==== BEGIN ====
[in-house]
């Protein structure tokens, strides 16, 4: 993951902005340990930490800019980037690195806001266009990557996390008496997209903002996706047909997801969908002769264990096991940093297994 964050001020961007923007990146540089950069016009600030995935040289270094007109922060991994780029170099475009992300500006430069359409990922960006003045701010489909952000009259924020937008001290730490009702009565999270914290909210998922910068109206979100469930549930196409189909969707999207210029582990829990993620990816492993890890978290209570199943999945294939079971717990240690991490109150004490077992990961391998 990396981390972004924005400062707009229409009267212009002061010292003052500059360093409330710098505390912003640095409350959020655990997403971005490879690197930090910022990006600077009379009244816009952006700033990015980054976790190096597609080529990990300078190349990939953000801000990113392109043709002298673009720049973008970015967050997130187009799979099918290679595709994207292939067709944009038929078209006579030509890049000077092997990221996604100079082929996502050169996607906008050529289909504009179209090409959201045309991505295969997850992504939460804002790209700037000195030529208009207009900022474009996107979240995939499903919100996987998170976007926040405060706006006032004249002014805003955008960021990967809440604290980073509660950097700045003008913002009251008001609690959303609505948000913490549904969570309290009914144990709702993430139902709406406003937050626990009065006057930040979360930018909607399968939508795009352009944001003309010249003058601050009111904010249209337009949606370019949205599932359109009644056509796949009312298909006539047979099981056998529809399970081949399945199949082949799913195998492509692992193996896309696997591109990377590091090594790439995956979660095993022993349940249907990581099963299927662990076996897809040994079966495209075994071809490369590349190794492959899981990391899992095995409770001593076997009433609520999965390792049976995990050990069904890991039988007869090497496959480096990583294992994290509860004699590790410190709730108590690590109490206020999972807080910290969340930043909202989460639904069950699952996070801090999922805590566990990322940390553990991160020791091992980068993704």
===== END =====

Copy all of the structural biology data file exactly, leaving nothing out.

[in-house]
């Protein structure tokens, strides 16, 4: 993951902005340990930490800019980037690195806001266009990557996390008496997209903002996706047909997801969908002769264990096991940093297994 964050001020961007923007990146540089950069016009600030995935040289270094007109922060991994780029170099475009992300500006430069359409990922960006003045701010489909952000009259924020937008001290730490009702009565999270914290909210998922910068109206979100469930549930196409189909969707999207210029582990829990993620990816492993890890978290209570199943999945294939079971717990240690991490109150004490077992990961391998 990396981390972004924005400062707009229409009267212009002061010292003052500059360093409330710098505390912003640095409350959020655990997403971005490879690197930090910022990006600077009379009244816009952006700033990015980054976790190096597609080529990990300078190349990939953000801000990113392109043709002298673009720049973008970015967050997130187009799979099918290679595709994207292939067709944009038929078209006579030509890049000077092997990221996604100079082929996502050169996607906008050529289909504009179209090409959201045309991505295969997850992504939460804002790209700037000195030529208009207009900022474009996107979240995939499903919100996987998170976007926040405060706006006032004249002014805003955008960021990967809440604290980073509660950097700045003008913002009251008001609690959303609505948000913490549904969570309290009914144990709702993430139902709406406003937050626990009065006057930040979360930018909607399968939508795009352009944001003309010249003058601050009111904010249209337009949606370019949205599932359109009644056509796949009312298909006539047979099981056998529809399970081949399945199949082949799913195998492509692992193996896309696997591109990377590091090594790439995956979660095993022993349940249907990581099963299927662990076996897809040994079966495209075994071809490369590349190794492959899981990391899992095995409770001593076997009433609520999965390792049976995990050990069904890991039988007869090497496959480096990583294992994290509860004699590790410190709730108590690590109490206020999972807080910290969340930043909202989460639904069950699952996070801090999922805590566990990322940390553990991160020791091992980068993704």